“My utmost thanks to you, Mister Kelldren, for a wonderful performance. You did Eternal Grace great justice, and every other song you played today, for that matter. Here’s your payment.”

Jak looked back at Donovan, decisiveness plain on his face.

“If it nae be too much trouble, guid Sister, there may be a change tae the arrangement. No problem on yer end, mind; Ah just need tae speak tae the widower first, if Ah may have a few moments.”

“I ... of course, Mister Kelldren.”

Thanking the priestess, Jak gestured for Donovan to stay put, got up from his seat, and made his way over to Jonathan. The two spoke for several minutes, and Donovan could see from across the hall his father’s face change from surprise and wonder to a smile of approval. Turning his head to face his son’s eyes, Jonathan nodded. Jak shook hands with the widower and strode back to Donovan, beside whom the priestess was waiting patiently. Helping the boy out of his chair with one hand, the bard placed the pouch of coins back into the priestess’s hands with the other.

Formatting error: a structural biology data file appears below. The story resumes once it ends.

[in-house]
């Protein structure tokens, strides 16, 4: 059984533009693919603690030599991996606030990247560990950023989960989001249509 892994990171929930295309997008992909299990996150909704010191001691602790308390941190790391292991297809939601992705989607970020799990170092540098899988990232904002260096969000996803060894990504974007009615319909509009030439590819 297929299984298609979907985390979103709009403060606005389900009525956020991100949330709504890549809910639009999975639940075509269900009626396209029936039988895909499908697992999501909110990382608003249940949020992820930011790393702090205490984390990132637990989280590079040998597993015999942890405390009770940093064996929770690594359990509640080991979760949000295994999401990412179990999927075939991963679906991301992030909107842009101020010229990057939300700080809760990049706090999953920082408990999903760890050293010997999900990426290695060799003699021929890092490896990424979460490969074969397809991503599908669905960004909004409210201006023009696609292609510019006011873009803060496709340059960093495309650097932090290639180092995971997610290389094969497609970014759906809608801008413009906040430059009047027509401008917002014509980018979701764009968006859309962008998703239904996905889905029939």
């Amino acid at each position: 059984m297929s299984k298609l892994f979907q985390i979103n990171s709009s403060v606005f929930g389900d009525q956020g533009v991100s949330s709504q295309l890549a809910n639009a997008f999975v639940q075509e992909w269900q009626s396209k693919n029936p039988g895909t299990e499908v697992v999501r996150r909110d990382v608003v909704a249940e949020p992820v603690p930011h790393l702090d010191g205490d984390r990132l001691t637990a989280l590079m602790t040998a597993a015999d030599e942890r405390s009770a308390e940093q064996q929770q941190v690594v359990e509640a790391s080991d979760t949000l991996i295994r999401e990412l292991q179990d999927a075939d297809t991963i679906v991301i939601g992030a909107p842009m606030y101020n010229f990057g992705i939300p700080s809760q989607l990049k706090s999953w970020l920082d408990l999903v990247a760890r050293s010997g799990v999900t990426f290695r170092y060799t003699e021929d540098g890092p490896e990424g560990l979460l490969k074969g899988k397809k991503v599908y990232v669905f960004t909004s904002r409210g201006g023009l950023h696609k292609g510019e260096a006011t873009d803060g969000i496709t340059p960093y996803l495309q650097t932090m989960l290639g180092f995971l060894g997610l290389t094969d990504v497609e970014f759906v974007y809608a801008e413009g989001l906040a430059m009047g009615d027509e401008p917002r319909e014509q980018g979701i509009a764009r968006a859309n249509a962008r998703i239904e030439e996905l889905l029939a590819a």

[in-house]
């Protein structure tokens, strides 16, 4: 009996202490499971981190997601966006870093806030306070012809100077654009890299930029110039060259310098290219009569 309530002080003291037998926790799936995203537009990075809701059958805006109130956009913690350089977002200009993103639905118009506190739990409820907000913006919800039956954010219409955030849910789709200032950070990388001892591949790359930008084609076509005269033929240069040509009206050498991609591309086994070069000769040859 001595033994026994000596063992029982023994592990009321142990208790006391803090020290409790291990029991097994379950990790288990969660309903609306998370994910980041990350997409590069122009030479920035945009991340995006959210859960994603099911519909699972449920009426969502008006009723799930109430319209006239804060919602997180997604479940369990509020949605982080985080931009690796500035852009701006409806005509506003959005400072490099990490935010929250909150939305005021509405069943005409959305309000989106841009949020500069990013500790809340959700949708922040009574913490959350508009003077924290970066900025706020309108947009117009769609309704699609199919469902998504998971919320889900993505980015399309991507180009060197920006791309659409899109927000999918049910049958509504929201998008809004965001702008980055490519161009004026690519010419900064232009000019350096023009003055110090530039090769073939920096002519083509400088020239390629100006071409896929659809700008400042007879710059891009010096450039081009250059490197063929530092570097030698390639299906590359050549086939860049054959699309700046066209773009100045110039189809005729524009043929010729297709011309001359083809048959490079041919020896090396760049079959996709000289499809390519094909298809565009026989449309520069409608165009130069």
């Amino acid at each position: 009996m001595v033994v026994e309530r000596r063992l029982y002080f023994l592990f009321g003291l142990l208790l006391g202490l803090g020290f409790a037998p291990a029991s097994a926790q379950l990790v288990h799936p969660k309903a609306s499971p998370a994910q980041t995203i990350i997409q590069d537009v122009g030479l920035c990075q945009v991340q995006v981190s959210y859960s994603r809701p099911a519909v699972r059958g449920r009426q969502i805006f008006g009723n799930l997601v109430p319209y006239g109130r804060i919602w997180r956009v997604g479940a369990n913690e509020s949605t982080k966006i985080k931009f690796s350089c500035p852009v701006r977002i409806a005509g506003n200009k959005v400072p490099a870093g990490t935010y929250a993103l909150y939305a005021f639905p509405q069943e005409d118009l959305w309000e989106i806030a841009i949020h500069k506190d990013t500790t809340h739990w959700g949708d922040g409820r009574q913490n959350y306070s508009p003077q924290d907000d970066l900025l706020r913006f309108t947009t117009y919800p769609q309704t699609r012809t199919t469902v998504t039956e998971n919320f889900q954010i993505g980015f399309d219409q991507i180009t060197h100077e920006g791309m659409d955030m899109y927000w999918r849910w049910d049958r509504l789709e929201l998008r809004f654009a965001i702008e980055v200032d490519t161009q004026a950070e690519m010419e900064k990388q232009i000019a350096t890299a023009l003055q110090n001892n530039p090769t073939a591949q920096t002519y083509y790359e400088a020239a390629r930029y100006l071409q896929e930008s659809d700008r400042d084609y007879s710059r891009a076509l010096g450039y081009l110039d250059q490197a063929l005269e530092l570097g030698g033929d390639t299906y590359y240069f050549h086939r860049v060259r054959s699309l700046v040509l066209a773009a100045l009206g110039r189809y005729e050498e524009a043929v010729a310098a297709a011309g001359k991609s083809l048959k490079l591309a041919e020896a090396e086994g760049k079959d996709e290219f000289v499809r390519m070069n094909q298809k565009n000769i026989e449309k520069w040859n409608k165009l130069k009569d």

“It would appear that Ah will nae be needin’ this,” he said to the surprised cleric.

“Thank you very much, Mister Kelldren,” said Donovan in quiet gratitude.

“Call me Jak, laddie. We’ll see how this goes, Ah reckon. Might be nice tae nae keep roaming.”

The Saga of Fidonhaal: Daughters of the East - PREVIEW 4


Here is the fourth preview-chapter of my debut novel, The Saga of Fidonhaal - Daughters of the East, which is an "anthro/furry" fantasy-adventure story that's now available in eBook and print-on-demand Paperback on Amazon!